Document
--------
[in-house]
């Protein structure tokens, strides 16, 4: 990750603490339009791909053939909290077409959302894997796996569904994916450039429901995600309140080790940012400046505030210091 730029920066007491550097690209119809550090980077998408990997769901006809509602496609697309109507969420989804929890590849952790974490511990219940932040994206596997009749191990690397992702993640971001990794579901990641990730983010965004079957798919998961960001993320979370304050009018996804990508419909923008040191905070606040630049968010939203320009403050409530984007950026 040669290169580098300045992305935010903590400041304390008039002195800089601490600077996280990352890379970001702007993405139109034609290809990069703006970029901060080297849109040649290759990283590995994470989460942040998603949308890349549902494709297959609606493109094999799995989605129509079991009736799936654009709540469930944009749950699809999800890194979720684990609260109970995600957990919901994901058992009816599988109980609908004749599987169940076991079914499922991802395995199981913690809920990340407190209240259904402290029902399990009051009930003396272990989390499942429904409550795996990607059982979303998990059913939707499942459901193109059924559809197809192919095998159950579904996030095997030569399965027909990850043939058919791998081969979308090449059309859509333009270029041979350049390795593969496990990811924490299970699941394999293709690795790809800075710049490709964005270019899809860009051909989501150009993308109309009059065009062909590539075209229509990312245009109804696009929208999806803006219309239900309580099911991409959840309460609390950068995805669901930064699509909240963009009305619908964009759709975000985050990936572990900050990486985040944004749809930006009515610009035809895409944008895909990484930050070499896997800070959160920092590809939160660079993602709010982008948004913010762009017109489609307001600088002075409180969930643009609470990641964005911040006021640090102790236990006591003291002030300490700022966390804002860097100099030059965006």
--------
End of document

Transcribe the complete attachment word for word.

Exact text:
[in-house]
């Protein structure tokens, strides 16, 4: 990750603490339009791909053939909290077409959302894997796996569904994916450039429901995600309140080790940012400046505030210091 730029920066007491550097690209119809550090980077998408990997769901006809509602496609697309109507969420989804929890590849952790974490511990219940932040994206596997009749191990690397992702993640971001990794579901990641990730983010965004079957798919998961960001993320979370304050009018996804990508419909923008040191905070606040630049968010939203320009403050409530984007950026 040669290169580098300045992305935010903590400041304390008039002195800089601490600077996280990352890379970001702007993405139109034609290809990069703006970029901060080297849109040649290759990283590995994470989460942040998603949308890349549902494709297959609606493109094999799995989605129509079991009736799936654009709540469930944009749950699809999800890194979720684990609260109970995600957990919901994901058992009816599988109980609908004749599987169940076991079914499922991802395995199981913690809920990340407190209240259904402290029902399990009051009930003396272990989390499942429904409550795996990607059982979303998990059913939707499942459901193109059924559809197809192919095998159950579904996030095997030569399965027909990850043939058919791998081969979308090449059309859509333009270029041979350049390795593969496990990811924490299970699941394999293709690795790809800075710049490709964005270019899809860009051909989501150009993308109309009059065009062909590539075209229509990312245009109804696009929208999806803006219309239900309580099911991409959840309460609390950068995805669901930064699509909240963009009305619908964009759709975000985050990936572990900050990486985040944004749809930006009515610009035809895409944008895909990484930050070499896997800070959160920092590809939160660079993602709010982008948004913010762009017109489609307001600088002075409180969930643009609470990641964005911040006021640090102790236990006591003291002030300490700022966390804002860097100099030059965006």